Police have shut down makeshift Muslim prayer rooms at Paris' two main airports after they became a focus of intense scrutiny following allegations by a far-right politician that Islamic activists were compromising security.
Officials insisted there was no threat, but the prayer sites set up by Muslim workers in cloakrooms, depots and other areas at Charles de Gaulle and Orly airports were quietly shuttered. There are three official prayer rooms - still open - at each of the two main Paris airports, just as there are chapels for Christians and synagogues for Jews.
Officials had vehemently denied allegations in a book by Philippe de Villiers, published in May, that clandestine prayer rooms honeycombed the corridors underneath airport runways and that Islamists were poised to put the premises under Muslim Sharia law.
Villiers, a presidential hopeful who opposes immigration by Muslims, claimed to have based his book, "The Mosques of Roissy," on intelligence reports. Many saw the book as a bid for attention. It caused a stir and briefly climbed the bestseller list.
Interior Minister Nicolas Sarkozy, considered the leading conservative presidential candidate, visited Charles de Gaulle airport in April, after book excerpts were published, and insisted measures to strengthen security were under way.
About 70 airport employees were being let go because they weren't "zero-risk," he said. He didn't give details about who made that judgment.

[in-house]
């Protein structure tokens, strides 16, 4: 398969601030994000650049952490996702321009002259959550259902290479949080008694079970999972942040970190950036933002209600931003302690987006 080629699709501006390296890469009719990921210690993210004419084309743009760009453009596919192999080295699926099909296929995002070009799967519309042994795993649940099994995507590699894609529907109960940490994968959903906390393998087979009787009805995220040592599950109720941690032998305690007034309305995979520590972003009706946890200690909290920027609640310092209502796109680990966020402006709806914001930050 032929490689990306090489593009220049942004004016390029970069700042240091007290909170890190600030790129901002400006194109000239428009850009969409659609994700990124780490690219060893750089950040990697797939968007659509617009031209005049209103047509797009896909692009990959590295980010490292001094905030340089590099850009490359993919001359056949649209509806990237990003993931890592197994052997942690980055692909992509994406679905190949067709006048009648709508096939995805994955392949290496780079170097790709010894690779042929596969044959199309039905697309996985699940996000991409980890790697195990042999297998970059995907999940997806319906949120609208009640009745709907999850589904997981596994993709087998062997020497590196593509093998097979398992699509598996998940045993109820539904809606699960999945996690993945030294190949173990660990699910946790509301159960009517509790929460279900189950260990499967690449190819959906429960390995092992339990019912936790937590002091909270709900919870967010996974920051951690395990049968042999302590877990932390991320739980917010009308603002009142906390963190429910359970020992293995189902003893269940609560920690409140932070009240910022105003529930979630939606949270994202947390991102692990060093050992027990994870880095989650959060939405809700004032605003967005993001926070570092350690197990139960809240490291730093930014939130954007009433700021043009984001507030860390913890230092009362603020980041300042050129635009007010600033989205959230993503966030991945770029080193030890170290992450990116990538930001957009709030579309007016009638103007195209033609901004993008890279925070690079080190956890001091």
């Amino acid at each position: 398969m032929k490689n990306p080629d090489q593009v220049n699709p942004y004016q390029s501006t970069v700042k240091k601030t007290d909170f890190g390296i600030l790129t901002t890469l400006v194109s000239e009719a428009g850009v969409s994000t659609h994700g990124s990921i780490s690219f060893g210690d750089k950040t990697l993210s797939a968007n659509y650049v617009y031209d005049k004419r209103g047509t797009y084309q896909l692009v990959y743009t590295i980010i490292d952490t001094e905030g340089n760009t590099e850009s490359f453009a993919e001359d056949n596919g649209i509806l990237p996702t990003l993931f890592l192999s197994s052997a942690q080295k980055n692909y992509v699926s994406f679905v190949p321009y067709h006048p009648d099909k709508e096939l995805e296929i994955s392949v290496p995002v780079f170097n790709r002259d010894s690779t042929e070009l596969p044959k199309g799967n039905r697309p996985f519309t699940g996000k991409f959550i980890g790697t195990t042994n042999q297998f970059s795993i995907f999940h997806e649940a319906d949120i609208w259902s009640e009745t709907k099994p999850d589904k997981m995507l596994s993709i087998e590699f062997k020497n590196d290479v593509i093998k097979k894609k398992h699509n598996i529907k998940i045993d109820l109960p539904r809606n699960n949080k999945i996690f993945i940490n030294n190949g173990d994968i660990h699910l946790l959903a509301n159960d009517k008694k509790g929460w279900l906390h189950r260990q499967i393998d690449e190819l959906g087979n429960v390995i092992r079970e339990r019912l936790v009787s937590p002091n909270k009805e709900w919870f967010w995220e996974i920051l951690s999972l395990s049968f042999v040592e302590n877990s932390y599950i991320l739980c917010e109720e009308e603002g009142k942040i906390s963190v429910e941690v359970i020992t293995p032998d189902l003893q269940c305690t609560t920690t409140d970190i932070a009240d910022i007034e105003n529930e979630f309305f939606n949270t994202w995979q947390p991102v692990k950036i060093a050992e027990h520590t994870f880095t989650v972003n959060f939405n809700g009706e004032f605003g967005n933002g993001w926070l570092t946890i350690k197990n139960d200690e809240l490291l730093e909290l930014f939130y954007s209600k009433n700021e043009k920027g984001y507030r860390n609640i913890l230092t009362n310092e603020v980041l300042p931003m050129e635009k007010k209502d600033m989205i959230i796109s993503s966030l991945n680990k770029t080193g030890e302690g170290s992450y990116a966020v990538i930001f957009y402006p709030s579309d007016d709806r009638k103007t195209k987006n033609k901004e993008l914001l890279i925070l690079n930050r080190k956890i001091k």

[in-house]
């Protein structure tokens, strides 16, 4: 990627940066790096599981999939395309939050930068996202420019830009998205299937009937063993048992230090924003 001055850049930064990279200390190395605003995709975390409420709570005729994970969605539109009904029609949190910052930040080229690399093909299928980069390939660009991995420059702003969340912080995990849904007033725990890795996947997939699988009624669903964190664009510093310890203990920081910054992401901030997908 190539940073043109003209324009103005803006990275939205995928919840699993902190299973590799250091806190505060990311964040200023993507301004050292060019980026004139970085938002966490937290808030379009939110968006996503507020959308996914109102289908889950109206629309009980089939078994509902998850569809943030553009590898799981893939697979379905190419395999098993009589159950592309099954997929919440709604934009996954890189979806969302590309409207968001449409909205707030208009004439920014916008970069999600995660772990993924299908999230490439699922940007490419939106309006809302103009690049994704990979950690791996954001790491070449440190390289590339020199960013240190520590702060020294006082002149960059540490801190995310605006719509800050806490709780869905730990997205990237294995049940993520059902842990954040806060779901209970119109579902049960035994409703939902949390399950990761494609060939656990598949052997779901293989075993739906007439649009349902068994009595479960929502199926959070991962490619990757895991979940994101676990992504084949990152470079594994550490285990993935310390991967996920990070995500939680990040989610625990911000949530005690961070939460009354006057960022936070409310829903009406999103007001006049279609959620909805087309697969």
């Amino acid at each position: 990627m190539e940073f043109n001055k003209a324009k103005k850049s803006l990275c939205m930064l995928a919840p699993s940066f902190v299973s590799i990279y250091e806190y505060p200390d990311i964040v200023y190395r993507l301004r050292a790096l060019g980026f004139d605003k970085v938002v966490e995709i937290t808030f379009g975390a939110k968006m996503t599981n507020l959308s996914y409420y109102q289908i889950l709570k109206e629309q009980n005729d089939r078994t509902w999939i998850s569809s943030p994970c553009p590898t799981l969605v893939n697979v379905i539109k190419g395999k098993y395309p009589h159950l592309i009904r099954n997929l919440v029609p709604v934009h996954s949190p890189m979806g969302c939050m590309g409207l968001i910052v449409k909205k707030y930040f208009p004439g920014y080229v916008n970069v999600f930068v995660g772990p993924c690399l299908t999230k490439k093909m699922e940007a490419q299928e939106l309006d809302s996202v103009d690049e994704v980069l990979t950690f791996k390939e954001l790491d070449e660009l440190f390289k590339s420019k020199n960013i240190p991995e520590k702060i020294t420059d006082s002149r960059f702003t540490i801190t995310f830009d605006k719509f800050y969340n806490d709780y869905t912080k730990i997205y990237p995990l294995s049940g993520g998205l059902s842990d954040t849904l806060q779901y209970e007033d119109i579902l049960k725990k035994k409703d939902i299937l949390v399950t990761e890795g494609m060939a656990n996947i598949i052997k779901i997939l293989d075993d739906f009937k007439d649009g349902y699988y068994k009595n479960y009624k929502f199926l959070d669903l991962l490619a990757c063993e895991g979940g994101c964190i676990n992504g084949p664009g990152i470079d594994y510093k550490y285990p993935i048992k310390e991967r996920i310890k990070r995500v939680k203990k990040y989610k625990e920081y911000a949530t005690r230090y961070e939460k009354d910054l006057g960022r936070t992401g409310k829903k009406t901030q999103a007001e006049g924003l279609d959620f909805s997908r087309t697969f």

Officials contacted by The AP insisted the unofficial prayer sites posed no risk and said employees in sensitive areas are carefully vetted.
Eight prayer rooms were shut down at Orly airport, said Yvon Caratero, deputy chief of the Air and Frontier Police for Orly, calling it a "precautionary" measure.
The daily Le Parisien reported last week that some 30 prayer rooms were shut at de Gaulle.
Hazem El-Shaffei, the imam, or Muslim leader, for Charles de Gaulle and Orly, confirmed unofficial prayer rooms were shut at de Gaulle but didn't say how many.
He said by telephone he wasn't opposed to shutting them, noting working Muslims can group their prayers in the evening. But he stressed the prayer rooms were "not a question of any threat."
Caratero, the police official, said, "It was a problem that really wasn't one. There were no meetings to talk about Islam. There was no imam preaching. It didn't present a particular risk."
He said authorities had "tolerated" the makeshift sites used by Muslims, who pray five times a day.
"People came, prayed and folded up their (prayer) rugs," Caratero said. The airports are major employers on the north and south peripheries of Paris where numerous Muslims live and work.
Source: Easy Bourse (English)